Strong exports and domestic demand pushed Vietnam's gross domestic product (GDP) growth higher in 2018 than in more than a decade, standing at 7.1 percent, but in 2019 and 2020, a weaker external environment will likely moderate growth and narrow the current account surplus, while inflation remains stable this year but will rise somewhat next year, the ADB stated in its report released Wednesday.
According to the bank, Vietnam's economic growth will continue to be broad-based, underpinned by export-oriented manufacturing, inward foreign direct investment (FDI), and sustained domestic demand.
Ongoing reform to improve the business environment should encourage private investment, as should efforts to forge stronger ties with partners around the world through various trade agreements.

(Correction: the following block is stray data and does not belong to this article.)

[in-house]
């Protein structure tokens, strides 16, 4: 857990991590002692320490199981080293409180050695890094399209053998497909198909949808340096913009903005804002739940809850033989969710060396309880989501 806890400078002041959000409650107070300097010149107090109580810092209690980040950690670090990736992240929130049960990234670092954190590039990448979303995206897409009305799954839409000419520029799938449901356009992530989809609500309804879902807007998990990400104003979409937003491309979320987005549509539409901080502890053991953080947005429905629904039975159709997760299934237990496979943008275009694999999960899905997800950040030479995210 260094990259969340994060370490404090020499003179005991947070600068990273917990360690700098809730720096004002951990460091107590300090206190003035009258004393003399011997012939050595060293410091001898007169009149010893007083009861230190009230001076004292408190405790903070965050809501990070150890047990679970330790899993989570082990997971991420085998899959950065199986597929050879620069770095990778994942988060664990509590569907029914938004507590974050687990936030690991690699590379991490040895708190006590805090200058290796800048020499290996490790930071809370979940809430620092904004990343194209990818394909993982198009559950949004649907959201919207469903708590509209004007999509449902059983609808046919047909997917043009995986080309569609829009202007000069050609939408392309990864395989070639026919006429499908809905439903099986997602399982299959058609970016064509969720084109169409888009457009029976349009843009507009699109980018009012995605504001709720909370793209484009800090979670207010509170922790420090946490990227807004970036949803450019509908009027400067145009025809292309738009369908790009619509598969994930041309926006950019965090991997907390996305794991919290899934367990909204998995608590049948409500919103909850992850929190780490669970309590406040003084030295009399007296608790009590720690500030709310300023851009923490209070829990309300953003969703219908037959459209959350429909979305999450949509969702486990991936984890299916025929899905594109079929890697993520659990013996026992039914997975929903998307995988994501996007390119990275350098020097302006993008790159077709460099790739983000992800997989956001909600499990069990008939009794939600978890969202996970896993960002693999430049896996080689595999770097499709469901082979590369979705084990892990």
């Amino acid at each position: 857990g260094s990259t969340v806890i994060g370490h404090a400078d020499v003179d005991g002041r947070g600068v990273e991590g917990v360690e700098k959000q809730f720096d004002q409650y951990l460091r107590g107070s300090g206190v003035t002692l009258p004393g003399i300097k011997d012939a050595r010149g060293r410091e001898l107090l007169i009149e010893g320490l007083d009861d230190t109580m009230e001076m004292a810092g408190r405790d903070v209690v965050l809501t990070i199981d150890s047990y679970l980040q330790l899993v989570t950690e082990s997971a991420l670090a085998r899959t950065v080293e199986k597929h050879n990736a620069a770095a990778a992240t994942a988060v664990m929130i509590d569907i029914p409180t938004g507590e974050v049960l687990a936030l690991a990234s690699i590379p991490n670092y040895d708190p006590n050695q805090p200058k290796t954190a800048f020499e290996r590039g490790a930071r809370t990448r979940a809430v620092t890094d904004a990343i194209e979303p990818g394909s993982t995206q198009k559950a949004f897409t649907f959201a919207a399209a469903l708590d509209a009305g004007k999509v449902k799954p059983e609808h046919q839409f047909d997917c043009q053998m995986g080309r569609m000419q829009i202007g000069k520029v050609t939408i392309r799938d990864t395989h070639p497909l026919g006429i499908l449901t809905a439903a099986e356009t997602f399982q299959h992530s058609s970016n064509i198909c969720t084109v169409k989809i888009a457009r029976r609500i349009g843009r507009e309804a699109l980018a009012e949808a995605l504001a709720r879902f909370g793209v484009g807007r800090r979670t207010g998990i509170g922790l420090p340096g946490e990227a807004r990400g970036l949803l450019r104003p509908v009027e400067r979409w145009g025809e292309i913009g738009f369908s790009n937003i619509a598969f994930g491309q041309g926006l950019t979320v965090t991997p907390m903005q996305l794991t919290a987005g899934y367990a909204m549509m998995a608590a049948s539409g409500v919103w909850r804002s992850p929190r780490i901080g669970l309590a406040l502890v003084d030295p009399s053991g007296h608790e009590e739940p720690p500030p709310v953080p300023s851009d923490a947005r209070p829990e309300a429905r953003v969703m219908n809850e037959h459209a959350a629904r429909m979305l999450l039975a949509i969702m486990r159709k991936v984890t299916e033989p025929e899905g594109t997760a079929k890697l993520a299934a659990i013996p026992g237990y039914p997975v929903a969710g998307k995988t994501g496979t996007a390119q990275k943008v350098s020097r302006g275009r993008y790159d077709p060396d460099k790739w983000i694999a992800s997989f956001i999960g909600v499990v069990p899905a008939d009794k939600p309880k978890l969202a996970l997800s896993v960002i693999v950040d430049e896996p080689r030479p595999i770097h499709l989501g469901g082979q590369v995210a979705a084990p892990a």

The Vietnamese government targets the establishment of 140,000 new businesses in 2019, which bodes well for exports, FDI inflows, and private investment more generally.
The outlook for private consumption remains robust as households enjoy rising incomes and stable inflation.
Vietnam's inflation is expected to continue to average 3.5 percent in 2019 but accelerate to 3.8 percent in 2020, the ADB said in the report.
Vietnam achieved GDP growth of 6.79 percent in the first quarter of this year, down against the first quarter of last year, but up against the first quarter of 2011-2017, the country's General Statistics Office said last Friday.
Vietnam gained GDP growth of 7.08 percent last year, up from the annualized target of 6.5-6.7 percent, the office said, adding that the country's top legislature has set a target of attaining GDP growth of 6.6-6.8 percent this year.
Standard Chartered Bank has recently forecast Vietnam will see a stable economic growth of 6.9 percent in 2019, buoyed by strong manufacturing sector supported by FDI.